Cory Wade is taking his genderqueer strength from fashion modeling, to music
You probably know Cory from America’s Next Top Model as that beautiful male who placed third — and who was often described as too “effeminate.” He was criticized during the show for not having enough “masculine” poses to be a male model, but frankly, Cory rocked a look better than most who’ve walked through Ms. Banks’ doors.
But Cory’s grown a lot since his fashion model birth, and in this exclusive interview for OutBuzz, Cory shares his experiences in London which changed the course of his life, his thoughts on the queer music scene, and how he’s ready to take his non-denominational, genderqueer image to a whole new arena.
Because Cory Wade is done being a model. Cory Wade is becoming a singer.
Cory’s first full-length album, Unify, is set for release August 31. Check out his first single, “There For You,” a pop-centric queer ballad whose physical and visceral music video stars Rain Dove, the “Gender Capitalist” supermodel.
I had the chance to sit down with Cory at a too-cool-for-everybody cafe in Brooklyn for a chat.
“Okay, so this is Cory Wade for OutBuzz,” I say into my recorder.
“This is Cory Wade hungover for OutBuzz…” he says shyly back.
Coy Cory. I’m into it.
Cory Wade: “There For You” is about a relationship that isn’t necessarily the most healthy, but you can’t get enough of it. You keep coming back to it, even after it’s done. It lingers. And I’m saying I’ll be there, even if it’s bad for me.
Alex Blynn: So let’s talk about this new music video, which I’ve watched maybe 7 times just this morning. I’m obsessed with it.
CW: I wanted the sexual frustration in the lyrics to come through on screen. I enlisted famed supermodel Rain Dove for this video — she’s known for modeling menswear as a biological woman, so we decided to use that side of her persona as an opportunity to mess with gender roles in sexual relationships. As you can see in the video, I’m being dominated pretty violently by Rain… and it’s interesting because it wasn’t hard for us to get into these characters. Rain and I have always had this weird sexual energy together and she really utilized it in the video — we look like a really weird depiction of a conventional straight couple.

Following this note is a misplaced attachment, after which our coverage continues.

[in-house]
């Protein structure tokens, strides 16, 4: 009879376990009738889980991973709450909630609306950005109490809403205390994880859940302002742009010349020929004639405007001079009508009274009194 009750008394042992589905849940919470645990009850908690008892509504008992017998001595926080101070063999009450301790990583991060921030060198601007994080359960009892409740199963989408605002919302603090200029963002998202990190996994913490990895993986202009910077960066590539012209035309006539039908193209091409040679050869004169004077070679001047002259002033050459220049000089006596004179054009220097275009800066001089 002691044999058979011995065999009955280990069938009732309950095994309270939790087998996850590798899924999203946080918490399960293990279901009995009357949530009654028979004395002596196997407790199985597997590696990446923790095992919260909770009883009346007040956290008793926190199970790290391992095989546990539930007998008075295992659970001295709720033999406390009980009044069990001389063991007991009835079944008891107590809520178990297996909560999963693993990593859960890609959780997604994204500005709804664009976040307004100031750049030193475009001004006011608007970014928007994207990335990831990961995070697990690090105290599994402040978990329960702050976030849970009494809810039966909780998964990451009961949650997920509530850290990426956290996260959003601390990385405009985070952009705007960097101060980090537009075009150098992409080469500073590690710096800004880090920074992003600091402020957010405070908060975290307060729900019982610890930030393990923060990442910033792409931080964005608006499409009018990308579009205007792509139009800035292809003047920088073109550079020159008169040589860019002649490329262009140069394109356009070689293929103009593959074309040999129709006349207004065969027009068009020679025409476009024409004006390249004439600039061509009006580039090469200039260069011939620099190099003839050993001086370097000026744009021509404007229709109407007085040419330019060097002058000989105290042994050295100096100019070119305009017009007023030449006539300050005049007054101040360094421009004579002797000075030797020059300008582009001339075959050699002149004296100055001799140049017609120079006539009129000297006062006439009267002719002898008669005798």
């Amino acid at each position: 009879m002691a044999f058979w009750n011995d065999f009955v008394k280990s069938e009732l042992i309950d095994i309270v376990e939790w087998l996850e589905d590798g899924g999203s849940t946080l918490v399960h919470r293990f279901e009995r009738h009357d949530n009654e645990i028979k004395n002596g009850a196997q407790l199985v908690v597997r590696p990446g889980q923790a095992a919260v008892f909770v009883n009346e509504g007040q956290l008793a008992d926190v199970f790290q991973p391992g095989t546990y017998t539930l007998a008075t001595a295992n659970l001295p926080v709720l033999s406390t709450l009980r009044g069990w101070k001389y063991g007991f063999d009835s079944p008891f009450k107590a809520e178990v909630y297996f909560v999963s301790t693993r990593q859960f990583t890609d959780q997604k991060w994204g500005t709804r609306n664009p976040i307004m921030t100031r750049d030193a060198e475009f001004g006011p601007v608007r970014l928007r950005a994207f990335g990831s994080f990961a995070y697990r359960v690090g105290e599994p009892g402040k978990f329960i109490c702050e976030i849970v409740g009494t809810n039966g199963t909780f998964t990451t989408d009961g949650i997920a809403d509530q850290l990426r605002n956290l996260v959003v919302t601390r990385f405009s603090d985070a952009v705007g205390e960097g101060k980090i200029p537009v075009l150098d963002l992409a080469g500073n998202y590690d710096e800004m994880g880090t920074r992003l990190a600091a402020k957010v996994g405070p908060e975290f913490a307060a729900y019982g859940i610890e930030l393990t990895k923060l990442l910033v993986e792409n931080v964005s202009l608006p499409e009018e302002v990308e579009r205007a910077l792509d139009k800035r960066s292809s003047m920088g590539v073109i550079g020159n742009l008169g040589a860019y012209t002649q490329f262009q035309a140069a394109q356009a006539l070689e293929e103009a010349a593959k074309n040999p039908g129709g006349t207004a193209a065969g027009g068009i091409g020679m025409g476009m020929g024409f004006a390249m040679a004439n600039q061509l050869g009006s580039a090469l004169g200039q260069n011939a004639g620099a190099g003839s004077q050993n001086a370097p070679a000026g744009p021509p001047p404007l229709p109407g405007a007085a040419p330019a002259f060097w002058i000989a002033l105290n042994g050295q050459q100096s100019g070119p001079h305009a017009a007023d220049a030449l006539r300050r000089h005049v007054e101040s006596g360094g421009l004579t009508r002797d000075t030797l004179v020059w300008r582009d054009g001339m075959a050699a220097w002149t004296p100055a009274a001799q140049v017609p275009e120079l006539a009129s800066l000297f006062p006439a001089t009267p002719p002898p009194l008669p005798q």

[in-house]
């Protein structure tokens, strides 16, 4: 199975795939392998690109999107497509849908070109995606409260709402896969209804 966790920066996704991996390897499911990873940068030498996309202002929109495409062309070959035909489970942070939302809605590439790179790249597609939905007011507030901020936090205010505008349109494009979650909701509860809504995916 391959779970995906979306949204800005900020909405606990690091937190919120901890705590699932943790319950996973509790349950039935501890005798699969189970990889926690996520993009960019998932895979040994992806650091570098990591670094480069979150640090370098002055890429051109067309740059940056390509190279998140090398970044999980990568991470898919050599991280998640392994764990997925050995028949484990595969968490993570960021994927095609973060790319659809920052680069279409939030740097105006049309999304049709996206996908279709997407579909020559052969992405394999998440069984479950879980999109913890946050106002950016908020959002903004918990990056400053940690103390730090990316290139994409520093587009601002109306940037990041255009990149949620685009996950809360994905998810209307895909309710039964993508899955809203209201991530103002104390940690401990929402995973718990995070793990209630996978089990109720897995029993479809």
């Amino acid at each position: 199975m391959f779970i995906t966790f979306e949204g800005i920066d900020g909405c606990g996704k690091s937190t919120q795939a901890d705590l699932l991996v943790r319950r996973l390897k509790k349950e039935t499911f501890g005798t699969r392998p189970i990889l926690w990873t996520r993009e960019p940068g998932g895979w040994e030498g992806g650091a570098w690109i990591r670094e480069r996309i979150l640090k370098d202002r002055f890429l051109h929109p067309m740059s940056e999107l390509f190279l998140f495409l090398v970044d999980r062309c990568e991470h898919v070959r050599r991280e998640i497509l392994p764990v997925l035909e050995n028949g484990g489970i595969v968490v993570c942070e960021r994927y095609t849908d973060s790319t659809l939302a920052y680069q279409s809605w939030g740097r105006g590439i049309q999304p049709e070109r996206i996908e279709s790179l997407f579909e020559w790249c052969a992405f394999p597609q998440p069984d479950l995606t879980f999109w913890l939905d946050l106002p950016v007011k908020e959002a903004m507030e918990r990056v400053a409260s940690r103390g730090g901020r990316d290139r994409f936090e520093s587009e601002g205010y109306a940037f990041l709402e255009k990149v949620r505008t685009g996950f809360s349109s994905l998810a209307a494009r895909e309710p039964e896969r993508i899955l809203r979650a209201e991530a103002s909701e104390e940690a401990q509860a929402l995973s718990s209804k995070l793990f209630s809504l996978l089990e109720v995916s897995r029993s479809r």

AB: There’s definitely some violent, physical moments in there.
CW: Totally, and I think there are certain sexpectations per our gender types, basically just based on what’s between our legs. We’re expected to act a certain way because of our genitalia, and I wanted this video to shatter those stereotypes. So if I come off seeming “female” in the video because I’m the one being dominated, that’s only because we’re trained to perceive women as passive in sexual situations. I’m definitely a man, and taking a subservient role doesn’t take away from my manhood.
AB: I know you moved to London last year. Can you tell me about that?
CW: I moved to London with the hope of launching my career in Europe. I was there for a total of six months, and during that time I was passed-on, ghosted, or flat-out told “no” by every single modeling agency I went to for a casting. That’s eight major rejections. This failure to launch, along with the ending of my four year relationship with my partner back in the States, thrust me into a deep depression… and when I’m alone in my room and hurting, I usually grab my guitar and write down songs to go with the melodies in my head.
AB: Is that when you really started writing Unify?
CW: Yes. The pressure I was feeling to live up to other people’s expectations; the sorrow, loss, and loneliness I felt from my breakup; the quest for spiritual balance and understanding I was seeking; weighing worldly success against my true happiness… All of these themes were being written into my songs. I started realizing that I would only feel whole, happy, and successful once I gave myself over, entirely, to my passion for music.
AB: What’s it like transitioning from fashion model to recording artist?
CW: I have tremendous respect for the craft and art of modeling, but I’ve realized that models aren’t the true artists — they’re the muses. Which is great, and I love helping others with their creative endeavors, making their art come to life. But I’m also a very creative person, and it’s hard to have my voice heard in the modeling world, so that’s where music comes in for me. This is so corny to say, but I seriously think music is the language of the soul. I truly hope people are responsive to this transition because this is the real me.
AB: What do you feel is missing from the queer music scene?
CW: I know there are LGBTQ musicians out there, but we don’t have any outright queer feminists. I want to bring glam back to the forefront! I love David Bowie and Grace Jones and Boy George; people who’ve played outside the rules of societally constructed gender.
AB: And for those who don’t know, what is a queer feminist?
CW: I consider myself a queer feminist because I see not only beauty but power in my male femininity. A lot of people will chalk that up to fragility; if you’re a man and you have femme tendencies then you’re weak. But I disagree with that — my femininity is where I find my strength, and it’s what drives everything that I do. I flaunt it because it makes me feel empowered. And that’s what I want to do with my music: create an awesome celebration of queerness!